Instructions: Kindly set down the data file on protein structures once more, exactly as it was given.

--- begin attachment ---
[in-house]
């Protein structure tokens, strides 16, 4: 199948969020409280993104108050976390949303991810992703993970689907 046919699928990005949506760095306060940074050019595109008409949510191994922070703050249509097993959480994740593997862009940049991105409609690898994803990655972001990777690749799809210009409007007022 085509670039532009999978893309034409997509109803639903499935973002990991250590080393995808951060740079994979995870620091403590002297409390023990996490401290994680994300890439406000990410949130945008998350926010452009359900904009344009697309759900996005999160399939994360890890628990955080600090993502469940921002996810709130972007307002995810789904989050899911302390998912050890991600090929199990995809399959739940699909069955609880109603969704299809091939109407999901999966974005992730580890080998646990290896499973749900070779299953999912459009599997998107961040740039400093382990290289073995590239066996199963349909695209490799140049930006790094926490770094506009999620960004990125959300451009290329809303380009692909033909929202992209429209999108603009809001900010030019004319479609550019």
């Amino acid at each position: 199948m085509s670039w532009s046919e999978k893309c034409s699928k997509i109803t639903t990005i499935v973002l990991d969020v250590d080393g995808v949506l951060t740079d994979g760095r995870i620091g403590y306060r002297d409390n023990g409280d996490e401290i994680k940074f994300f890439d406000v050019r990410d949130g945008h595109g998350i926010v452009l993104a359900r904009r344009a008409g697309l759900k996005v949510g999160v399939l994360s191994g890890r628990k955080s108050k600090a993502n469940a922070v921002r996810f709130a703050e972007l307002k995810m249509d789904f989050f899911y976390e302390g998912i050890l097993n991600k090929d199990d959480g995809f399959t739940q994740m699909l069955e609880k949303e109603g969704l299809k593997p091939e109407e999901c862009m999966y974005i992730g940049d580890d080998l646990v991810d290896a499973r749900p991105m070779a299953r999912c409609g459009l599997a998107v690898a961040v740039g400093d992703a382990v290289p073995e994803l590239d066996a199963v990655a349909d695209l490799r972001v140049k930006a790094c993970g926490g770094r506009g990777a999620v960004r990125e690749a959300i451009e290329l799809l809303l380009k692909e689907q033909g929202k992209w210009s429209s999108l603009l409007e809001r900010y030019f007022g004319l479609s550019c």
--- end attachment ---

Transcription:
[in-house]
């Protein structure tokens, strides 16, 4: 199948969020409280993104108050976390949303991810992703993970689907 046919699928990005949506760095306060940074050019595109008409949510191994922070703050249509097993959480994740593997862009940049991105409609690898994803990655972001990777690749799809210009409007007022 085509670039532009999978893309034409997509109803639903499935973002990991250590080393995808951060740079994979995870620091403590002297409390023990996490401290994680994300890439406000990410949130945008998350926010452009359900904009344009697309759900996005999160399939994360890890628990955080600090993502469940921002996810709130972007307002995810789904989050899911302390998912050890991600090929199990995809399959739940699909069955609880109603969704299809091939109407999901999966974005992730580890080998646990290896499973749900070779299953999912459009599997998107961040740039400093382990290289073995590239066996199963349909695209490799140049930006790094926490770094506009999620960004990125959300451009290329809303380009692909033909929202992209429209999108603009809001900010030019004319479609550019």
């Amino acid at each position: 199948m085509s670039w532009s046919e999978k893309c034409s699928k997509i109803t639903t990005i499935v973002l990991d969020v250590d080393g995808v949506l951060t740079d994979g760095r995870i620091g403590y306060r002297d409390n023990g409280d996490e401290i994680k940074f994300f890439d406000v050019r990410d949130g945008h595109g998350i926010v452009l993104a359900r904009r344009a008409g697309l759900k996005v949510g999160v399939l994360s191994g890890r628990k955080s108050k600090a993502n469940a922070v921002r996810f709130a703050e972007l307002k995810m249509d789904f989050f899911y976390e302390g998912i050890l097993n991600k090929d199990d959480g995809f399959t739940q994740m699909l069955e609880k949303e109603g969704l299809k593997p091939e109407e999901c862009m999966y974005i992730g940049d580890d080998l646990v991810d290896a499973r749900p991105m070779a299953r999912c409609g459009l599997a998107v690898a961040v740039g400093d992703a382990v290289p073995e994803l590239d066996a199963v990655a349909d695209l490799r972001v140049k930006a790094c993970g926490g770094r506009g990777a999620v960004r990125e690749a959300i451009e290329l799809l809303l380009k692909e689907q033909g929202k992209w210009s429209s999108l603009l409007e809001r900010y030019f007022g004319l479609s550019c």